All this Magrathea nonsense seemed juvenile. Isn’t it enough to see that a garden is beautiful without having to believe that there are fairies at the bottom of it too?
One of Zaphod’s heads looked away. The other one looked round to see what the first was looking at, but it wasn’t looking at anything very much.
The deadly missile attack shortly to be launched by an ancient automatic defense system will result merely in the breakage of three coffee cups and a mouse cage, the bruising of somebody’s upper arm, and the untimely creation and sudden demise of a bowl of petunias and an innocent sperm whale.
He had found a Nutri-Matic machine which had provided him with a plastic cup filled with a liquid that was almost, but not quite, entirely unlike tea.
The Nutri-Matic was designed and manufactured by the Sirius Cybernetics Corporation whose complaints department now covers all the major landmasses of the first three planets in the Sirius Tau Star system.
“Is it safe?” he said. “Magrathea’s been dead for five million years,” said Zaphod; “of course it’s safe. Even the ghosts will have settled down and raised families by now.”
Curiously enough, the only thing that went through the mind of the bowl of petunias as it fell was Oh no, not again. Many people have speculated that if we knew exactly why the bowl of petunias had thought that we would know a lot more about the nature of the Universe than we do now.
“You think you’ve got problems,” said Marvin, as if he was addressing a newly occupied coffin, “what are you supposed to do if you are a manically depressed robot? No, don’t bother to answer that, I’m fifty thousand times more intelligent than you and even I don’t know the answer. It gives me a headache just trying to think down to your level.”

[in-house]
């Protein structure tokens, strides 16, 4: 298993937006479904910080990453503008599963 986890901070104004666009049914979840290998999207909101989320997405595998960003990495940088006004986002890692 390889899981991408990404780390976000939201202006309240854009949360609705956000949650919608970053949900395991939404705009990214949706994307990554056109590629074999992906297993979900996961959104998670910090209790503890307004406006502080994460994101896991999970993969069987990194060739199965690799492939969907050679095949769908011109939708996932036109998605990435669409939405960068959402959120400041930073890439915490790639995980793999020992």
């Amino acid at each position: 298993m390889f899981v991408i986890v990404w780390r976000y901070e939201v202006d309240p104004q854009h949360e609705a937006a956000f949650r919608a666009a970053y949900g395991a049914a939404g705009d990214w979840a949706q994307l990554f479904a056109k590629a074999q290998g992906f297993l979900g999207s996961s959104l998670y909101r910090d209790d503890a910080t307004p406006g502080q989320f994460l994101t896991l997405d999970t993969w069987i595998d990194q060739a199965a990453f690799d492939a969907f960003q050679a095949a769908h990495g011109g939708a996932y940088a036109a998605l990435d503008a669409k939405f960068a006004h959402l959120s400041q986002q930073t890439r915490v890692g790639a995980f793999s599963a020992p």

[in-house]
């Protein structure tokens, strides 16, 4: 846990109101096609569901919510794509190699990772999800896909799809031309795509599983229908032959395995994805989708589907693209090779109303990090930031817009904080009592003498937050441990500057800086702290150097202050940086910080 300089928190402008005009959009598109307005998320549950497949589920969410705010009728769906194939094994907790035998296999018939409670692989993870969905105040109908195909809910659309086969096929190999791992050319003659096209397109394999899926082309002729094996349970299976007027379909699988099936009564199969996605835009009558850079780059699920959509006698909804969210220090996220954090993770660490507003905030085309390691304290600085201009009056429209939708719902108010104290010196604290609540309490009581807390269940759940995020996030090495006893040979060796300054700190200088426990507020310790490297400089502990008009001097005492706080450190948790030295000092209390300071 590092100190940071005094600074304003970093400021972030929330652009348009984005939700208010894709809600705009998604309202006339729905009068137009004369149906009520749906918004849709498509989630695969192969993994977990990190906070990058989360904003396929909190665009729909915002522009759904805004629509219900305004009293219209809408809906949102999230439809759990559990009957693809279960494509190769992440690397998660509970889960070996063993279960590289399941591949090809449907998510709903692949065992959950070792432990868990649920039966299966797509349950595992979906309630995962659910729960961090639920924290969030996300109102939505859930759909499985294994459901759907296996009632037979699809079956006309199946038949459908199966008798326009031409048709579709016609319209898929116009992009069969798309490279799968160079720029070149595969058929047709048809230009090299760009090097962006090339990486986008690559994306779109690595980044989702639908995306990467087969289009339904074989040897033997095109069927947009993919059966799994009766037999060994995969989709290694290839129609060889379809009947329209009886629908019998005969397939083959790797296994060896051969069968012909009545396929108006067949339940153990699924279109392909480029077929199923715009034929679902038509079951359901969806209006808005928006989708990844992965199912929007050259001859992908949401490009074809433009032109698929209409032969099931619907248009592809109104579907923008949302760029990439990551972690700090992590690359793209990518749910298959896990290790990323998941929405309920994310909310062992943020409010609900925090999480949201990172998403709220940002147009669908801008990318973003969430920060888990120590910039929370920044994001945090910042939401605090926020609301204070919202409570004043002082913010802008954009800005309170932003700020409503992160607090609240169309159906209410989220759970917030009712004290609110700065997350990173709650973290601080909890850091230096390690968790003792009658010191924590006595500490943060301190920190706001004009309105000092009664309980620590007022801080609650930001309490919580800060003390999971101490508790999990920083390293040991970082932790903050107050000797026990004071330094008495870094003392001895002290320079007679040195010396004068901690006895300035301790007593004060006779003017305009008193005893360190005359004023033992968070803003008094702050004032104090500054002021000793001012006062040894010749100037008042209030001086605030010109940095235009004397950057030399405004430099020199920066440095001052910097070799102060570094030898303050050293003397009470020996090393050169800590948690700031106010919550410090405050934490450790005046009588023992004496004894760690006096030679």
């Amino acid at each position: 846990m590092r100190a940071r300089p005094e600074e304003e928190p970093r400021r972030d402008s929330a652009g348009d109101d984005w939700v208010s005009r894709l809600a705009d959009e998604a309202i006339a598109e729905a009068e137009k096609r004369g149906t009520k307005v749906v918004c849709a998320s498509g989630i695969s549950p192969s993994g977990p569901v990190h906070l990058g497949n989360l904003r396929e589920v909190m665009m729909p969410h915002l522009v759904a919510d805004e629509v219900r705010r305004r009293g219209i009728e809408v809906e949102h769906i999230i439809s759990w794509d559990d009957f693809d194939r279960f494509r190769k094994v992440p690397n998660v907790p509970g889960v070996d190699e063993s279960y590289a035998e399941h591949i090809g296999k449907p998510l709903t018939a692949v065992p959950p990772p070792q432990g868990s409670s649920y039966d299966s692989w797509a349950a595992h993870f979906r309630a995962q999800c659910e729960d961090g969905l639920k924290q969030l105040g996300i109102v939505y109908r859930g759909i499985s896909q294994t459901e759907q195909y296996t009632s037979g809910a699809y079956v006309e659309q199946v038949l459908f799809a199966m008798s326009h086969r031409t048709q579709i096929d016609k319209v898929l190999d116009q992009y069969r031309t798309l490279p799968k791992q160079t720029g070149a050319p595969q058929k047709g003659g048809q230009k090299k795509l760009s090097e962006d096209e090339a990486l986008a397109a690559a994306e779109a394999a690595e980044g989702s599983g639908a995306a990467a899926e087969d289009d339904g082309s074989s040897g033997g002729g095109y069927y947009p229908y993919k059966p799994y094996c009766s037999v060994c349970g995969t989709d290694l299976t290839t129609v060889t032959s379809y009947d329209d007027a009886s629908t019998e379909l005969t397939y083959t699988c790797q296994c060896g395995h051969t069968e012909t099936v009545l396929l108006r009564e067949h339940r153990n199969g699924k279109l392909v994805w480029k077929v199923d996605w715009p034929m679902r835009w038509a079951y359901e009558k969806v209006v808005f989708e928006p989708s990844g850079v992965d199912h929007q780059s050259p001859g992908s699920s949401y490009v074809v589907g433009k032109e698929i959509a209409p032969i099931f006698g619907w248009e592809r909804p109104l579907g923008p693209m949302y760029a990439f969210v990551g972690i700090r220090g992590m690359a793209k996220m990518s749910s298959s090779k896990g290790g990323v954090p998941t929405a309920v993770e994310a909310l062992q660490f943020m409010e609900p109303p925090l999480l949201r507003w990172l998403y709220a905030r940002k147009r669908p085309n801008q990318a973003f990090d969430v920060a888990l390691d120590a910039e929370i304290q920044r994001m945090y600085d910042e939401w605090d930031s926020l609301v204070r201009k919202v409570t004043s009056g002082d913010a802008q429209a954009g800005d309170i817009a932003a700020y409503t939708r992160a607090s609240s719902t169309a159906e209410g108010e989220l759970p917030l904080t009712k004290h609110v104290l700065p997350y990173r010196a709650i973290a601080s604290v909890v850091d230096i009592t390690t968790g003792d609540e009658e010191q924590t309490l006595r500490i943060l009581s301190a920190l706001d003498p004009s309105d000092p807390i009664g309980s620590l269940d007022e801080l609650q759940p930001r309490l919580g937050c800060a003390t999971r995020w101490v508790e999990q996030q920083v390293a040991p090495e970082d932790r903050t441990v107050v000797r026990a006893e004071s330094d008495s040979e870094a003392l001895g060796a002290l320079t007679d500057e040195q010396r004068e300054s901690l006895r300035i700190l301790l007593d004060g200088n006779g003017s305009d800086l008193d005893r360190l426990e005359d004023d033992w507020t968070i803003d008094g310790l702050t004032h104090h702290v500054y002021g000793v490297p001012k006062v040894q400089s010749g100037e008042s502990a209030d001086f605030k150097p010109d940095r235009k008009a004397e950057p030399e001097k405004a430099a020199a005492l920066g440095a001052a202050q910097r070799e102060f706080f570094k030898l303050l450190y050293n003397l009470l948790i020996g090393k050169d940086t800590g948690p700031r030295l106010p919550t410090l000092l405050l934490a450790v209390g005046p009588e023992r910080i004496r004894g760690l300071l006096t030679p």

Trillian burst in through the door from her cabin. “My white mice have escaped!” she said. An expression of deep worry and concern failed to cross either of Zaphod’s faces.
“Oh God,” muttered Ford, slumped against a bulkhead. He started to count to ten. He was desperately worried that one day sentient life forms would forget how to do this. Only by counting could humans demonstrate their independence of computers.
“Life,” said Marvin dolefully, “loathe it or ignore it, you can’t like it.”
“Who are you?” said Lunkwill, rising angrily from his seat. “What do you want?” “I am Majikthise!” announced the older one. “And I demand that I am Vroomfondel!” shouted the younger one. Majikthise turned on Vroomfondel. “It’s all right,” he explained angrily, “you don’t need to demand that.” “All right!” bawled Vroomfondel,
Any bloody machine goes and actually finds it and we’re straight out of a job, aren’t we? I mean, what’s the use of our sitting up half the night arguing that there may or may not be a God if this machine only goes and gives you his bleeding phone number the next morning?”